Background noise like chatter in a coffee shop or the hum of passing traffic might slow down our reading speed, but according to a study of Russian readers, it doesn’t affect how well our brains understand written text.
The study looked at the effects of auditory noise and visual distractions such as typos or poor formatting. Curiously, researchers at the National Research University Higher School of Economics in Russia have found that coping with a word scramble increases reading speed, perhaps because we find the process more irritating and want to finish reading quickly.
For example, if you’re wondering whether you should listen to podcasts or music while you work, the study has some interesting points to make. Specifically, it looked at how we might change our reading style to compensate for auditory or visual noise.
“Overall, previous studies have reported a detrimental effect of both auditory and visual noise on reading fluency and comprehension, although their results varied,” write linguistics researcher Nina Zdorova and colleagues.
“So far, none of the studies exploring the influence of noise have evaluated it within the framework of language processing theories.”
One of the theories of language processing examined was the noisy channel model, according to which our brain deals with noise by looking more at the meaning of single words and less of whole sentences. We then use some clever guesswork to deduce the general meaning and relationships between words.
The second theory is the good enough model; that’s when our brains don’t analyze every single detail of a text, but just grasp enough words for a “good enough” understanding. By focusing less on precise syntax, our brains conserve some cognitive resources to deal with the noise.
To see how reading was affected by noise compared to these models, the researchers conducted two experiments: one on auditory noise (71 participants) and one on visual noise (70 participants). Eye tracking devices were used to study reading fluency, with follow-up tests used to judge comprehension.
Basically, some of the target sentences given to the volunteers were tweaked to be more semantically implausible – this is where wonky and confusing grammar or punctuation means you need two or three takes to actually figure out what a sentence means.
When it came to the auditory noise test, the background chatter from the overlapping podcasts caused people to spend more time looking at the key section of sentences before completing the reading. This extra time could compensate for the noise, meaning that sentence comprehension isn’t affected.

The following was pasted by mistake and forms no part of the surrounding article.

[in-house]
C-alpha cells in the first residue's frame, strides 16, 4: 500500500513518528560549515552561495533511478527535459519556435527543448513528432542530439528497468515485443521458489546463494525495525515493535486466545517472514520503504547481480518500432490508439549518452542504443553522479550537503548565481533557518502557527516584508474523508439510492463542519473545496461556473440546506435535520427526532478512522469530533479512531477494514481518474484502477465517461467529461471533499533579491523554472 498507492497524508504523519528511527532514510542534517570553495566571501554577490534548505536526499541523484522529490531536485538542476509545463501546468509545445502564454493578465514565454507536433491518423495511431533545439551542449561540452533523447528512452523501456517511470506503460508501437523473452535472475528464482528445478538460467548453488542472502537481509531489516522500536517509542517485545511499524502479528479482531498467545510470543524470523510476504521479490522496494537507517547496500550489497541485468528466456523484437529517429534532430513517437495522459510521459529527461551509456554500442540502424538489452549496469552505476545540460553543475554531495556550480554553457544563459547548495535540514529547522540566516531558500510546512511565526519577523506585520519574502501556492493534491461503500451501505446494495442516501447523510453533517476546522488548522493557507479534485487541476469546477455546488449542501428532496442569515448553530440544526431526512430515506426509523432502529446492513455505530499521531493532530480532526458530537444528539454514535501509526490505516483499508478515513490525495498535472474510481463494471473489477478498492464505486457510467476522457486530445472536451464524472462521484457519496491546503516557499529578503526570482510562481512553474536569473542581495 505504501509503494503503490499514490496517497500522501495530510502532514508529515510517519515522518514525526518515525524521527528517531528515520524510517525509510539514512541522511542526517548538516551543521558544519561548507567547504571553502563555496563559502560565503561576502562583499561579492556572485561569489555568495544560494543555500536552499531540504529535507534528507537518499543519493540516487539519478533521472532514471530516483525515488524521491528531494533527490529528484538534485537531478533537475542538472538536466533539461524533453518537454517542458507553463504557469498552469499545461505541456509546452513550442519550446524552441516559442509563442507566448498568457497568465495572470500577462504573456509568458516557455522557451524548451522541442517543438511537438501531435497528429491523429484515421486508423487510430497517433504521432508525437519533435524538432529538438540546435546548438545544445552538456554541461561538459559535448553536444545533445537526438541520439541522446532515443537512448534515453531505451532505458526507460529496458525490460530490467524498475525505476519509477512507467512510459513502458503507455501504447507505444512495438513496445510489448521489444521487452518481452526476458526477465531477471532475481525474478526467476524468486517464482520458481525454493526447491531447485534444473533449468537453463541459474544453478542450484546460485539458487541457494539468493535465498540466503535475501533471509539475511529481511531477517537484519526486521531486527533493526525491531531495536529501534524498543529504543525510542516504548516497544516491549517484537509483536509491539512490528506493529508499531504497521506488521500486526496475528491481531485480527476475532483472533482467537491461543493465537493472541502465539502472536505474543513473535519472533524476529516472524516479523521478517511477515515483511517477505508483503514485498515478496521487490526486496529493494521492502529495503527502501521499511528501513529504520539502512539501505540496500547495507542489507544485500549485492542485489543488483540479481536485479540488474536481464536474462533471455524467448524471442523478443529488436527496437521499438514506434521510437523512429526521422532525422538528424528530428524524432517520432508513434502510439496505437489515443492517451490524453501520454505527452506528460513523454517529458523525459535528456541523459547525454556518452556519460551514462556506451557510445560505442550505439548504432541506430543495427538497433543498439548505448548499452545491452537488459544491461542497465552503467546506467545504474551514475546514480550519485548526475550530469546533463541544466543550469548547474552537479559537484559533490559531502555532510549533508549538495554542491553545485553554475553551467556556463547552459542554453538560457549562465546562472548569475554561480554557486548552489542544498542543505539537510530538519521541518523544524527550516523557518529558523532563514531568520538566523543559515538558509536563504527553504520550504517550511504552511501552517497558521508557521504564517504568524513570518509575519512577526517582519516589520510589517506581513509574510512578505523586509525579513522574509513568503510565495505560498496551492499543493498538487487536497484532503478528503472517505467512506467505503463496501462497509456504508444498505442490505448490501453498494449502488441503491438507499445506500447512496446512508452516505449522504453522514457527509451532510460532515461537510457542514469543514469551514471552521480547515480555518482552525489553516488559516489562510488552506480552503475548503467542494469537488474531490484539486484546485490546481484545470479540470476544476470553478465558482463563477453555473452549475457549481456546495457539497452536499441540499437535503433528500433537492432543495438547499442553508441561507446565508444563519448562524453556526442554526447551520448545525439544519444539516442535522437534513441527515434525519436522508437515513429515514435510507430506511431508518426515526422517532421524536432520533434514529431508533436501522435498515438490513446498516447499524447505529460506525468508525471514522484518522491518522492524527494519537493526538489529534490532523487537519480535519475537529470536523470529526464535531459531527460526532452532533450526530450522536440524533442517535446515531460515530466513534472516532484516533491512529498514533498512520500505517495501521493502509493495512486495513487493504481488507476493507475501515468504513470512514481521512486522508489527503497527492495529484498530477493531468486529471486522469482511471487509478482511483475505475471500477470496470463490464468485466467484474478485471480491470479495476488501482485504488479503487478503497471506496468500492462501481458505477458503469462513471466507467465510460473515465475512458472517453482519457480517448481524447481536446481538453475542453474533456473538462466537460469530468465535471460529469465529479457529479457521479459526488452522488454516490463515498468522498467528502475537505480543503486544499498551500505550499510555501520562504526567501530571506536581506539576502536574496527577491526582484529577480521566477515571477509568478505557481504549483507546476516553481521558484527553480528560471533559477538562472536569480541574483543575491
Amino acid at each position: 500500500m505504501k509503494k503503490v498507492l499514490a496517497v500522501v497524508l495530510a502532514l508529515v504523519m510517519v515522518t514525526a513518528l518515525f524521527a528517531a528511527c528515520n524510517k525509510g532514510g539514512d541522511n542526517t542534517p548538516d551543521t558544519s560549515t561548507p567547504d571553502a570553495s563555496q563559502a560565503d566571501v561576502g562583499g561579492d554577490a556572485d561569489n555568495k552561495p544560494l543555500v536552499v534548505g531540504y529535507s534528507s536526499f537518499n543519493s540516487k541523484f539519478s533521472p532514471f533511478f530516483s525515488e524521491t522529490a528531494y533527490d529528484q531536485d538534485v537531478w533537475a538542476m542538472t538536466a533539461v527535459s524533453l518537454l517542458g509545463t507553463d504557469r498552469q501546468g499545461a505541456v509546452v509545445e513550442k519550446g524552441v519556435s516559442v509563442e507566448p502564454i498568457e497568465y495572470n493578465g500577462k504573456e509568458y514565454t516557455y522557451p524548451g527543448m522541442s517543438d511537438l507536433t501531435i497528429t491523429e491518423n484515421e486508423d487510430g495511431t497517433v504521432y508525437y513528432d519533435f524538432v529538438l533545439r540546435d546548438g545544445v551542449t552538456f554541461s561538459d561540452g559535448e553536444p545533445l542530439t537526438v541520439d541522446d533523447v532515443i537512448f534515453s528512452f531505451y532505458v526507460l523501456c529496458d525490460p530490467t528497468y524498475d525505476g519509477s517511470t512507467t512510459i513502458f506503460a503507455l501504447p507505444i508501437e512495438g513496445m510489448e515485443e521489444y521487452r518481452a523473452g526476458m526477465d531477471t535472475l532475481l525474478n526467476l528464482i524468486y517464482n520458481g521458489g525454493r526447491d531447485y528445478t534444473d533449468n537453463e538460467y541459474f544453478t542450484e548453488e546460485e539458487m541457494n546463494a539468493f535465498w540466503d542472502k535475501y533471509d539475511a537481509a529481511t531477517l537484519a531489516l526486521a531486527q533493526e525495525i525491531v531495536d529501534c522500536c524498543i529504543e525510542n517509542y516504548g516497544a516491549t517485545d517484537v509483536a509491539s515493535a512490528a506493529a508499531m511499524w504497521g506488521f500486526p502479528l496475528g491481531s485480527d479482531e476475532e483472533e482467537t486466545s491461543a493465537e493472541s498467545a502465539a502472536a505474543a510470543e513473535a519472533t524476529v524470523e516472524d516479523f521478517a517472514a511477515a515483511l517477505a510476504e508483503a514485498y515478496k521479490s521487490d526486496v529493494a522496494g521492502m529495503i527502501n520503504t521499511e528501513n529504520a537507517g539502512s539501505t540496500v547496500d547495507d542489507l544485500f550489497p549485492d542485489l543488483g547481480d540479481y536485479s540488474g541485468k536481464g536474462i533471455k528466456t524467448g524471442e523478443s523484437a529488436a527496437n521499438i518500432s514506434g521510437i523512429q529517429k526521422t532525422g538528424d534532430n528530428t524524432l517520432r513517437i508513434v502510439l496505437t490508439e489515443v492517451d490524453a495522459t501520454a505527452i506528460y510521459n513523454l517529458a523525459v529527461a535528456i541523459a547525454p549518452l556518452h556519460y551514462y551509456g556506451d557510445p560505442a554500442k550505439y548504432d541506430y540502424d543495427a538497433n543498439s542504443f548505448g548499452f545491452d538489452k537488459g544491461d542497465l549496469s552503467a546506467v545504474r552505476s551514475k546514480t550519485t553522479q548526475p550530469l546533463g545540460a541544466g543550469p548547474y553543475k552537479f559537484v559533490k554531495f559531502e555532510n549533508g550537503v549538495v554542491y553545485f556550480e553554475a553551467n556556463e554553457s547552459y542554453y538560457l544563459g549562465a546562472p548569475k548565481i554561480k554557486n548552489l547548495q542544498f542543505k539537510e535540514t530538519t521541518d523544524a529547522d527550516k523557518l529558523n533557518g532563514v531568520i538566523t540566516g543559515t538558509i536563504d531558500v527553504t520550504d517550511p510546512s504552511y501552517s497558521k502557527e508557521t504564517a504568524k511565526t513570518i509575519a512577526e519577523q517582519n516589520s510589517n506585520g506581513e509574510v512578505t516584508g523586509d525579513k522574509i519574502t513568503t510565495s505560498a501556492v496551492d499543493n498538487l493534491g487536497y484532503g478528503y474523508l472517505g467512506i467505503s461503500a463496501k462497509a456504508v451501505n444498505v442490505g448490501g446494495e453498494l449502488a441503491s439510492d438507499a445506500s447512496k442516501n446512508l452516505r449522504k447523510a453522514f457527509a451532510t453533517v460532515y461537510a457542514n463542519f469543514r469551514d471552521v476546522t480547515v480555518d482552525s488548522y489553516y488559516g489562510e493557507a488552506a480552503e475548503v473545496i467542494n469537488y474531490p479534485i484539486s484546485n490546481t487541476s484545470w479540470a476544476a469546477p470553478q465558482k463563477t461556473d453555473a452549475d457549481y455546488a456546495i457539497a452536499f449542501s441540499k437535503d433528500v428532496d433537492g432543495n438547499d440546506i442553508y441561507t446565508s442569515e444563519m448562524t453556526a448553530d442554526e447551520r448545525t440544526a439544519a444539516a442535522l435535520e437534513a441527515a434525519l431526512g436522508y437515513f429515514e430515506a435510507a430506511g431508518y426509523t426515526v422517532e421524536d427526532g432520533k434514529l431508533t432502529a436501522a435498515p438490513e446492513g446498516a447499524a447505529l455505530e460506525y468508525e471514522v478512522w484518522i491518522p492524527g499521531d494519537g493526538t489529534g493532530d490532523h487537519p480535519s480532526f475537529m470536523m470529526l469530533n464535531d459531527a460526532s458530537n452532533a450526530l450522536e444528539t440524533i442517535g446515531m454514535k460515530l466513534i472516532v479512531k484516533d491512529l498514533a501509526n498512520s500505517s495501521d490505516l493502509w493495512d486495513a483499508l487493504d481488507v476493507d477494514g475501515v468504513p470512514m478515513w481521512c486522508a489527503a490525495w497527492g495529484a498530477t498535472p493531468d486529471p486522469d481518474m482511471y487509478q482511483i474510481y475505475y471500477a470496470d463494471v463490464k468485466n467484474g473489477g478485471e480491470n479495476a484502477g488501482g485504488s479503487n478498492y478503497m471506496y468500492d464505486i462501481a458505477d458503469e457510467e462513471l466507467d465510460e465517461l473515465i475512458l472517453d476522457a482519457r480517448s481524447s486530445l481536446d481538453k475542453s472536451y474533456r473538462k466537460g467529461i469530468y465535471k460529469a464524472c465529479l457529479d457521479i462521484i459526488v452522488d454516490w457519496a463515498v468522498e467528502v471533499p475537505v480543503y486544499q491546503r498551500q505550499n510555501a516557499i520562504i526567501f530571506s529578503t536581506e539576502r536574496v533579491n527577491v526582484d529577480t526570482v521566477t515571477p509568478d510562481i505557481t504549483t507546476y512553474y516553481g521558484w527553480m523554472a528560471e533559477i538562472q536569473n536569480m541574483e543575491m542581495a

In the test of the visual noise created by combining the sentences to be read with other words and short sentences, comprehension remained the same while reading speed increased. This is a bit disconcerting considering previous studies, but the researchers think people just wanted to finish the task quickly, with the visual noise an uncomfortable distraction.
“In both experiments, we observed that a longer total reading time was associated with increased accuracy for implausible sentences,” the researchers write.
“This is predicted by the good enough processing model and indicates that good enough, semantic-based processing is faster than syntax-based algorithmic processing.”
There’s a lot going into this study, but overall it’s a bigger win for pretty good language processing theory and an indication that auditory and visual noise doesn’t make us rely more or less on this particular method of understanding while we are reading.
In terms of how background noise affects reading, this study matches previous ones: most of the time no differences in understanding are observed, although some types of noise (such as music we don’t usually listen to) can distract in this context.
With so many variables to measure in terms of what is being read and what the accompanying noise is, more study is needed to learn more, especially about reading in different languages as the syntax varies. However, potential distractions may not interrupt your reading as much as you think.
‘We failed to confirm predictions that noise increases semantic dependency,’ the researchers write. “This does not invalidate the noisy channel and good-enough processing models, and rather requires further research on this topic.”
The research was published in PLOS ONE.
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